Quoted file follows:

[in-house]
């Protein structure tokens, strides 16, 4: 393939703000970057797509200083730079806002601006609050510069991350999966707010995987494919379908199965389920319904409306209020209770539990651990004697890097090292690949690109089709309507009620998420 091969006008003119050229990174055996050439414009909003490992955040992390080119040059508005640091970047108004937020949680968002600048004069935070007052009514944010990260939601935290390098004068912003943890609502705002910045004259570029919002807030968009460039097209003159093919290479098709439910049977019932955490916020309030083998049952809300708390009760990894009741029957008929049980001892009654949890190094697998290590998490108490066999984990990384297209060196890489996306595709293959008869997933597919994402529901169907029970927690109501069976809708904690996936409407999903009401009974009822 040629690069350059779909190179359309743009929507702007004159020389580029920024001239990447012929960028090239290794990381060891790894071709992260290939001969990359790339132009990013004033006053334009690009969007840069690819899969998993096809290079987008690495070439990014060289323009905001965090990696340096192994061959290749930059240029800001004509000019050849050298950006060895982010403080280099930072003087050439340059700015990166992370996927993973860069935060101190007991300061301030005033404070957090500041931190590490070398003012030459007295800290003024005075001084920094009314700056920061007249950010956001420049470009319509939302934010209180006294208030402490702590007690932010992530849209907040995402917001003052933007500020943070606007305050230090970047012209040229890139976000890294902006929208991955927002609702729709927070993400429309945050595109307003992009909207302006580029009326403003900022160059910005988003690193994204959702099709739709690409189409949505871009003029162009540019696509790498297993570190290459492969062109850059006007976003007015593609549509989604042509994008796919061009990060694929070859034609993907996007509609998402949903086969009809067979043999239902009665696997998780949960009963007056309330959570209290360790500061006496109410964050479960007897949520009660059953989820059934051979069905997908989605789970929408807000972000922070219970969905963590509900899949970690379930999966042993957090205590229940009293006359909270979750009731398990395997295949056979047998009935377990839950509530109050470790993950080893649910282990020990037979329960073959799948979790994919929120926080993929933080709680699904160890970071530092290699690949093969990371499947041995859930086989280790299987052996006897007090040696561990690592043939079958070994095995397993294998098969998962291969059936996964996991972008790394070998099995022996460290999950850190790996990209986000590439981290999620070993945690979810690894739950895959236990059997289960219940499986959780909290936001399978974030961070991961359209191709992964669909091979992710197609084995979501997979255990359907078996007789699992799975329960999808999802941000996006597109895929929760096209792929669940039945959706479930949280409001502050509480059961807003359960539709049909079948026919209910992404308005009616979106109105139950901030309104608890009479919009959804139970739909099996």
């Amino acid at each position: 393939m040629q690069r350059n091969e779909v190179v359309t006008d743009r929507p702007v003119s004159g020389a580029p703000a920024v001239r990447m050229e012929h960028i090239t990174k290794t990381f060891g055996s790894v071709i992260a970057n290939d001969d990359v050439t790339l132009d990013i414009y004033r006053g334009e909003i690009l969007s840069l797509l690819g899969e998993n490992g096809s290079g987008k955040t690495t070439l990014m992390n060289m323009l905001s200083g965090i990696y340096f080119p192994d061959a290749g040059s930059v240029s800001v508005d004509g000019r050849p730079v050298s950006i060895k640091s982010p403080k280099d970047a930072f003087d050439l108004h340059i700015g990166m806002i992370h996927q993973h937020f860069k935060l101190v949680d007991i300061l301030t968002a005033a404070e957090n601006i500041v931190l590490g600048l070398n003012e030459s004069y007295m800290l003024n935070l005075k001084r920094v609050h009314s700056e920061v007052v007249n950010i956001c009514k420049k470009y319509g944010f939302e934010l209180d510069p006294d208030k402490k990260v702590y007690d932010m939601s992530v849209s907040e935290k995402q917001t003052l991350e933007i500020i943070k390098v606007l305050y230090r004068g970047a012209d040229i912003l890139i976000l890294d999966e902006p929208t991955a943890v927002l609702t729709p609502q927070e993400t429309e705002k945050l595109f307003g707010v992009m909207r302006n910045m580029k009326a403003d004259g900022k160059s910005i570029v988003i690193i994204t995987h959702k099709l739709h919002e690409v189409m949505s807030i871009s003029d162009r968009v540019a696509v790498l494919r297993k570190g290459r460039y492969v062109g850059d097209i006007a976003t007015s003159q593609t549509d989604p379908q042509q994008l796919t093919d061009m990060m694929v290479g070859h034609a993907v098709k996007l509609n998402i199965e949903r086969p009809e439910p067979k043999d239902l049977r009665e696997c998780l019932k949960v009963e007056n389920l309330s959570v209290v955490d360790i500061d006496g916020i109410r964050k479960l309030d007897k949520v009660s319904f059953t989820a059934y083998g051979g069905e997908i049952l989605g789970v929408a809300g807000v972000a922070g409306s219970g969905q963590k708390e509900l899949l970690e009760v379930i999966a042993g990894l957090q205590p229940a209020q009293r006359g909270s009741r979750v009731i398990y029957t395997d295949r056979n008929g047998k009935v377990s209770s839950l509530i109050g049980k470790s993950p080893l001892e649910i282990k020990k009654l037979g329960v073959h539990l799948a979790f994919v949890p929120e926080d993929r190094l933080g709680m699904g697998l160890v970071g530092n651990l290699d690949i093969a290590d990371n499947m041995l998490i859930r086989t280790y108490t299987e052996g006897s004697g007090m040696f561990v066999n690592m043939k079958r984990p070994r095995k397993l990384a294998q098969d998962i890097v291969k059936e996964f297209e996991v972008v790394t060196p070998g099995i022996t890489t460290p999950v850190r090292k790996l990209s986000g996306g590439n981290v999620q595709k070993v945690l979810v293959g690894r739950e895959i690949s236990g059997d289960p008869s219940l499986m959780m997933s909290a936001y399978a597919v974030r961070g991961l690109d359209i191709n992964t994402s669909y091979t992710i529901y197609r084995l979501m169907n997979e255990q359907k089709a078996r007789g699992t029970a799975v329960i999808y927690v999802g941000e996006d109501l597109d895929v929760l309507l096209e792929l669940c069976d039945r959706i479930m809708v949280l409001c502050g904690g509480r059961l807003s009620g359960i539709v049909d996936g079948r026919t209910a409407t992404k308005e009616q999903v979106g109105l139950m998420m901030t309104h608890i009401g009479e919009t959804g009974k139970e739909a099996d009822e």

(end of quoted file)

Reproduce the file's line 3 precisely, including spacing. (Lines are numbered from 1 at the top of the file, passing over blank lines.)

């Amino acid at each position: 393939m040629q690069r350059n091969e779909v190179v359309t006008d743009r929507p702007v003119s004159g020389a580029p703000a920024v001239r990447m050229e012929h960028i090239t990174k290794t990381f060891g055996s790894v071709i992260a970057n290939d001969d990359v050439t790339l132009d990013i414009y004033r006053g334009e909003i690009l969007s840069l797509l690819g899969e998993n490992g096809s290079g987008k955040t690495t070439l990014m992390n060289m323009l905001s200083g965090i990696y340096f080119p192994d061959a290749g040059s930059v240029s800001v508005d004509g000019r050849p730079v050298s950006i060895k640091s982010p403080k280099d970047a930072f003087d050439l108004h340059i700015g990166m806002i992370h996927q993973h937020f860069k935060l101190v949680d007991i300061l301030t968002a005033a404070e957090n601006i500041v931190l590490g600048l070398n003012e030459s004069y007295m800290l003024n935070l005075k001084r920094v609050h009314s700056e920061v007052v007249n950010i956001c009514k420049k470009y319509g944010f939302e934010l209180d510069p006294d208030k402490k990260v702590y007690d932010m939601s992530v849209s907040e935290k995402q917001t003052l991350e933007i500020i943070k390098v606007l305050y230090r004068g970047a012209d040229i912003l890139i976000l890294d999966e902006p929208t991955a943890v927002l609702t729709p609502q927070e993400t429309e705002k945050l595109f307003g707010v992009m909207r302006n910045m580029k009326a403003d004259g900022k160059s910005i570029v988003i690193i994204t995987h959702k099709l739709h919002e690409v189409m949505s807030i871009s003029d162009r968009v540019a696509v790498l494919r297993k570190g290459r460039y492969v062109g850059d097209i006007a976003t007015s003159q593609t549509d989604p379908q042509q994008l796919t093919d061009m990060m694929v290479g070859h034609a993907v098709k996007l509609n998402i199965e949903r086969p009809e439910p067979k043999d239902l049977r009665e696997c998780l019932k949960v009963e007056n389920l309330s959570v209290v955490d360790i500061d006496g916020i109410r964050k479960l309030d007897k949520v009660s319904f059953t989820a059934y083998g051979g069905e997908i049952l989605g789970v929408a809300g807000v972000a922070g409306s219970g969905q963590k708390e509900l899949l970690e009760v379930i999966a042993g990894l957090q205590p229940a209020q009293r006359g909270s009741r979750v009731i398990y029957t395997d295949r056979n008929g047998k009935v377990s209770s839950l509530i109050g049980k470790s993950p080893l001892e649910i282990k020990k009654l037979g329960v073959h539990l799948a979790f994919v949890p929120e926080d993929r190094l933080g709680m699904g697998l160890v970071g530092n651990l290699d690949i093969a290590d990371n499947m041995l998490i859930r086989t280790y108490t299987e052996g006897s004697g007090m040696f561990v066999n690592m043939k079958r984990p070994r095995k397993l990384a294998q098969d998962i890097v291969k059936e996964f297209e996991v972008v790394t060196p070998g099995i022996t890489t460290p999950v850190r090292k790996l990209s986000g996306g590439n981290v999620q595709k070993v945690l979810v293959g690894r739950e895959i690949s236990g059997d289960p008869s219940l499986m959780m997933s909290a936001y399978a597919v974030r961070g991961l690109d359209i191709n992964t994402s669909y091979t992710i529901y197609r084995l979501m169907n997979e255990q359907k089709a078996r007789g699992t029970a799975v329960i999808y927690v999802g941000e996006d109501l597109d895929v929760l309507l096209e792929l669940c069976d039945r959706i479930m809708v949280l409001c502050g904690g509480r059961l807003s009620g359960i539709v049909d996936g079948r026919t209910a409407t992404k308005e009616q999903v979106g109105l139950m998420m901030t309104h608890i009401g009479e919009t959804g009974k139970e739909a099996d009822e």